Book Notes: Alan Greenspan and The Supreme Court
- Wednesday, September 19, 2007
Two recently published books should have the attention of anyone interested in the economic policies coming out of Washington and the importance of Supreme Court judges.
Alan Greenspan and The Age of Turbulence
Today’s media world spends a lot of time speculating about people’s actions and intentions, particularly with respect to someone like the Chairman of the Federal Reserve who is rarely heard from beyond the obligatory twice yearly reports given to Congress. Therefore, I’ve been very curious about Alan Greenspan’s real thoughts. For 18 years under six Presidents he served as Chairman of the Federal Reserve and probably had more impact than anyone on our economy. His new book, The Age of Turbulence: Adventures in a New World, is a rare window into the thinking of someone in Greenspan’s position. It reminded me of why I’m glad to engage in political observations on my radio show.
Undoubtedly, we will hear many media personalities claiming Greenspan is wrong in his criticisms of Washington’s recent economic policies. But I enjoyed reading what Greenspan thought, seeing his words—as opposed to hearing how media pundits will rewrite it.
For one, he says the Republicans deserved to lose power in Congress because the party didn’t stick with their principles of small government. Greenspan criticizes the President and Congress for overspending and abandoning fiscal discipline. (Interestingly, my Senators from Georgia would always seem to argue back when I wrote them about these spending issues. Perhaps they’ll have more respect for Greenspan and thoughtfully consider words from a guy who knows how the economy works.) As Greenspan notes, the President had several opportunities to help curb out-of-control spending by vetoing pork-laden bills. He didn’t. It was a mistake.
Read for yourself this engaging new book. A lot of talk radio and television today say only what their audience wants to hear. Some media outlets have damaged their credibility by being uncritically agreeable with most everything coming out of Washington—especially with respect to fiscal policy. The fact that Greenspan is a lifelong Republican with impeccable credentials means his opinion is worth considering.
The Importance of Good Judges
The second important book of note is by Jeffrey Toobin and entitled The Nine: Inside the Secret World of the Supreme Court. It is widely agreed that the President has done a fine job in new appointments to the Supreme Court. But since the Justices are not elected, I’m afraid too many people know too little about them.
I was fascinated with this book given that our country is currently debating the merits of international law and how it should or should not affect the thinking of the Justices.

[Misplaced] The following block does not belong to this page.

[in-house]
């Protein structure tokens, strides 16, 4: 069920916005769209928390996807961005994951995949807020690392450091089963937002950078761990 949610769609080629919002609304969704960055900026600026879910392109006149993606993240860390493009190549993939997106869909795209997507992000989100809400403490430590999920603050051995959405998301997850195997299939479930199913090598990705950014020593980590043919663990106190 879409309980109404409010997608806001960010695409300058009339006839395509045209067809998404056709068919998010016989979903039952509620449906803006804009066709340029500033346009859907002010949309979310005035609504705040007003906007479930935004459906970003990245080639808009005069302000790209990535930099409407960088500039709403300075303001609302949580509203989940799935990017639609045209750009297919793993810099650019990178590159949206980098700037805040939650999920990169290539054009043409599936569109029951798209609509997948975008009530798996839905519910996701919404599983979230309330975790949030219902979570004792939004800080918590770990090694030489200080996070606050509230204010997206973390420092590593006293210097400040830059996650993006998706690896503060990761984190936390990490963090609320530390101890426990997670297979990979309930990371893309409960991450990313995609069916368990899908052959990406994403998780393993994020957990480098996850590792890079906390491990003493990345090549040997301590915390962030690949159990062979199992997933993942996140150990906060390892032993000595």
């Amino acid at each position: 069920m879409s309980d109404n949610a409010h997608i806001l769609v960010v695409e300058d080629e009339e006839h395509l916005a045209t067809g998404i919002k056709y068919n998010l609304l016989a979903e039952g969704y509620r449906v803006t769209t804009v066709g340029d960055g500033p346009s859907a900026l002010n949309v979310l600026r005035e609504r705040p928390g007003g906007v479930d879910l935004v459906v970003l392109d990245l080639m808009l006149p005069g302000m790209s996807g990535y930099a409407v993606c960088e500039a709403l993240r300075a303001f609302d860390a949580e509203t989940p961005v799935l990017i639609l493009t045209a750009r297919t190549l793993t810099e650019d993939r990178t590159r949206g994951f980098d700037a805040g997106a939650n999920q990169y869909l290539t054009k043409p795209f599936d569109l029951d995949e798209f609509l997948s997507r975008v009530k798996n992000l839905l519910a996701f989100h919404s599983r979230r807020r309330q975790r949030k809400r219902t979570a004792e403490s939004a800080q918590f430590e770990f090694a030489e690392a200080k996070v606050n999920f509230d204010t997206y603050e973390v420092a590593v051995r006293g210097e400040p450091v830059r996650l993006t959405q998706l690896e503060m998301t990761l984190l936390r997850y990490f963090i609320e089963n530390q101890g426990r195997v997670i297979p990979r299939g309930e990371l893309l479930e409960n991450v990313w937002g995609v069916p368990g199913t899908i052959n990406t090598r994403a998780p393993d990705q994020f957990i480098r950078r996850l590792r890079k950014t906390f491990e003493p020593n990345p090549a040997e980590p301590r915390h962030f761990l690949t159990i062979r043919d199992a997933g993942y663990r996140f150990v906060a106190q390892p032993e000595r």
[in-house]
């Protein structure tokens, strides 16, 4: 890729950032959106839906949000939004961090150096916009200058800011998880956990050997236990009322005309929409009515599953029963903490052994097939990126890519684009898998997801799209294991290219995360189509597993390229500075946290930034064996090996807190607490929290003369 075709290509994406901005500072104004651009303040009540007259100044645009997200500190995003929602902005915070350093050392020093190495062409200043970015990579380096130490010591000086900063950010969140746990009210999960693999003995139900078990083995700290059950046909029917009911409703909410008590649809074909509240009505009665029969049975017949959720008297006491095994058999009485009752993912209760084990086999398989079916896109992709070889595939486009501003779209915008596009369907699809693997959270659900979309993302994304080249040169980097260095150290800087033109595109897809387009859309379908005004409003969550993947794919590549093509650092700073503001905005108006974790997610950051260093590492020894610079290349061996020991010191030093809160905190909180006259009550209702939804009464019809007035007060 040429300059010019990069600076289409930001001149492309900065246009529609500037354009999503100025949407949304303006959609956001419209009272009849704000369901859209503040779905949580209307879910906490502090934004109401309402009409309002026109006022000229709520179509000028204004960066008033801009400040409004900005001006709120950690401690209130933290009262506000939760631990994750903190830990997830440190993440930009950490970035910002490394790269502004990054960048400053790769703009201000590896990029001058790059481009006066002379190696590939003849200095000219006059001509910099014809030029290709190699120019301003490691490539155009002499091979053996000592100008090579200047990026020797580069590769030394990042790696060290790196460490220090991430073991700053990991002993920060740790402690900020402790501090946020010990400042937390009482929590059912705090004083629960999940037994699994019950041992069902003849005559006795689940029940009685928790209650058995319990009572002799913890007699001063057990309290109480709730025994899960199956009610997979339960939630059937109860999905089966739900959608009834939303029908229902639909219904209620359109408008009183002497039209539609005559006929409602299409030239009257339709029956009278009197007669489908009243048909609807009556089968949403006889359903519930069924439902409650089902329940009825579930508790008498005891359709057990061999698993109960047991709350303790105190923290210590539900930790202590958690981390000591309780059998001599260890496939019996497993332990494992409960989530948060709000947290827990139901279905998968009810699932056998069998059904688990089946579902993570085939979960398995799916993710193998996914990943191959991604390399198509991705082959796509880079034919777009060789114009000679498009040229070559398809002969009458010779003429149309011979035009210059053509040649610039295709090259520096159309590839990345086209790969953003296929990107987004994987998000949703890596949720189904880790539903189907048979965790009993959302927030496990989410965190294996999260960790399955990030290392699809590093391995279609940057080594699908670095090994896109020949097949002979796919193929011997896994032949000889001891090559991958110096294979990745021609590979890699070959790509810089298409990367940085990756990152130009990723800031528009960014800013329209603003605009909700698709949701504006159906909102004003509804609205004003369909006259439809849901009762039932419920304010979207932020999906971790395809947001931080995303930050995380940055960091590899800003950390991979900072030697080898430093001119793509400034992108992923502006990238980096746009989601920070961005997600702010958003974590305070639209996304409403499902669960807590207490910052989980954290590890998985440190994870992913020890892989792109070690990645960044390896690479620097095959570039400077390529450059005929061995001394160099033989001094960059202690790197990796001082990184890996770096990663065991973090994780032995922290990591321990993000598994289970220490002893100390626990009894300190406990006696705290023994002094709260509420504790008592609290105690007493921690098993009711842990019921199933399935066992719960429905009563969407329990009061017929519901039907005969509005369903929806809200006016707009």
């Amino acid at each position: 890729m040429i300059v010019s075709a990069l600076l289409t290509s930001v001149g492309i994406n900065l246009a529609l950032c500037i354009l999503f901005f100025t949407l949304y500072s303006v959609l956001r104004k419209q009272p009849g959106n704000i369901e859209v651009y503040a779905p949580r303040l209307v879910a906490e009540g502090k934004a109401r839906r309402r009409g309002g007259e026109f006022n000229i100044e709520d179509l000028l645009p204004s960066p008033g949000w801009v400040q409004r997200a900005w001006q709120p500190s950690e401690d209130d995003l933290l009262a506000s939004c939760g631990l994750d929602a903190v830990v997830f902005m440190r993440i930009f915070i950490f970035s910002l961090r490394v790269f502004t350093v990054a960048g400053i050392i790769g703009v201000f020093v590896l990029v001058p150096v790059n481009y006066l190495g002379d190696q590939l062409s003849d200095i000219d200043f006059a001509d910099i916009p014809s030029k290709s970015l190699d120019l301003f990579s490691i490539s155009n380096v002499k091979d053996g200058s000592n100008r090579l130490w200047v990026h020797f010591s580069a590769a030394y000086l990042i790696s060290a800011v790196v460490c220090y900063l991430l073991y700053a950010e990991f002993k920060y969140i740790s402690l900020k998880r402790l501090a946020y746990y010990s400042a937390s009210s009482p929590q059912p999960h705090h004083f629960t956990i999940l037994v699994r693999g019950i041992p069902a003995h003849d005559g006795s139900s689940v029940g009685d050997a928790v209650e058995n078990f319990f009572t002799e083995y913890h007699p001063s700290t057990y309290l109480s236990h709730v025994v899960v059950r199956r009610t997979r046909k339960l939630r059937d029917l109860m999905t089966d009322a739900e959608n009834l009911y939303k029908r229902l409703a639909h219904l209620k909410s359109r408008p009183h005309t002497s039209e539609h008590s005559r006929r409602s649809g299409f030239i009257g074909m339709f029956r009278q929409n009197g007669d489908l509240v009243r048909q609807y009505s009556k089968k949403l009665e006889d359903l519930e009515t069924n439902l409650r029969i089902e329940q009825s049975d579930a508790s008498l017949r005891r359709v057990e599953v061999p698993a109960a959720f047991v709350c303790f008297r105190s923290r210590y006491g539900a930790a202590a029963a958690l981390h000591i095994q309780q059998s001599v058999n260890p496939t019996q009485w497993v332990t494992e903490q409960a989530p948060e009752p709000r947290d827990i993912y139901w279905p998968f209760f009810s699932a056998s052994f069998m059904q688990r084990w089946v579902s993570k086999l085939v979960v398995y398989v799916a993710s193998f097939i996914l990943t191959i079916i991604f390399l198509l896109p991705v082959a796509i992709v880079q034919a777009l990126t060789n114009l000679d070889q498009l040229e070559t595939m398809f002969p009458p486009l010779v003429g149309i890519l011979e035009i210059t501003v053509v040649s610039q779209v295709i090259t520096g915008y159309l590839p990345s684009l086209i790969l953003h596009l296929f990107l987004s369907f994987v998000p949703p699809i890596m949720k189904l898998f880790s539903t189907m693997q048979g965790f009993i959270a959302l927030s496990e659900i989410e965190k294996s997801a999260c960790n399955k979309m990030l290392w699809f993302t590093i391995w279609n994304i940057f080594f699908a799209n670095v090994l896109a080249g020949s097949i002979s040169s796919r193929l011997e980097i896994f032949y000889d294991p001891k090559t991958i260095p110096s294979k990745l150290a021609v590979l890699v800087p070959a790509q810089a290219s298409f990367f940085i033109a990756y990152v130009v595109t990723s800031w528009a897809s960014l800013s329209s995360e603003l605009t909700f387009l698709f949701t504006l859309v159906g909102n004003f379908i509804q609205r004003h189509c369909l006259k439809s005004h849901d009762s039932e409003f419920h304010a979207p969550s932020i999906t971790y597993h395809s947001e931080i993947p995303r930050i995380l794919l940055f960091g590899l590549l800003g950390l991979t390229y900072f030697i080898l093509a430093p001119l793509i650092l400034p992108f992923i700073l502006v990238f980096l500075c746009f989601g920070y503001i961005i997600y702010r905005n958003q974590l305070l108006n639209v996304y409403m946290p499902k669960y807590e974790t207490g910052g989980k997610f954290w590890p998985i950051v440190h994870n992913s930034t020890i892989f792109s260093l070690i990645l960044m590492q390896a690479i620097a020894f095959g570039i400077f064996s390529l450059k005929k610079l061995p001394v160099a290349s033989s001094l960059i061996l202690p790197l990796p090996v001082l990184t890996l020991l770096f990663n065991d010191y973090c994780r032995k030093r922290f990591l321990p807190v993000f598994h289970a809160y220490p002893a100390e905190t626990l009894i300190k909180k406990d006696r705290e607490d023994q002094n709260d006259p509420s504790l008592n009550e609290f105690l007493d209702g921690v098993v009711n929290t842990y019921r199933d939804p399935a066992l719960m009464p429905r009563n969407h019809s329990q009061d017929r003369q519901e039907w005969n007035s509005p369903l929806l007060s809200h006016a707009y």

I also came to understand that Justice O’Connor, a Goldwater conservative, was disappointed in the current White House and wondered if her vote on Bush v. Gore was one she regretted. The correct answer is “yes”—she does regret it.
We live and learn in life. Well, sometimes we learn.
After recently serving on a week of jury duty I have a whole new appreciation for what judges endure as they search for focus and facts in a world of smoke and blur from lawyers. Judges are pressed to make decisions that, like all of us, may turn out to be one they wish they could do over. But seldom do we get to hear from judges about anything but their decisions, least of all their regrets. I wonder what they think in what often seems a prestigious but lonely and thankless job. It’s fascinating.
I’m sending my copy to my favorite judge Lark Ingram, Chief Judge of the Superior Court of Cobb County, Georgia. She is a fair, thorough, good judge and person. If she’s made a bad decision, I don't know it. If she does make one, I’ll forgive her. Her heart is in the right place.
I hope we all pay attention to this very important issue of judges in our country. We need to pray we have people with the fairness and integrity of Judge Ingram in courts all across the country—people who just do the right thing in spite of enormous efforts to bend the interpretation of law or “jazz up the facts.” This is all the more vital as we live in a world where more and more people, it seems, are not ready or willing to accept responsibility for their actions.
Keep your eyes open later this month for these two fascinating windows into the thoughts of rarely-heard-from public figures shaping our world today.
John Young is host of “The John Young Show” heard on WNIV in Atlanta. Contact John at firstname.lastname@example.org.
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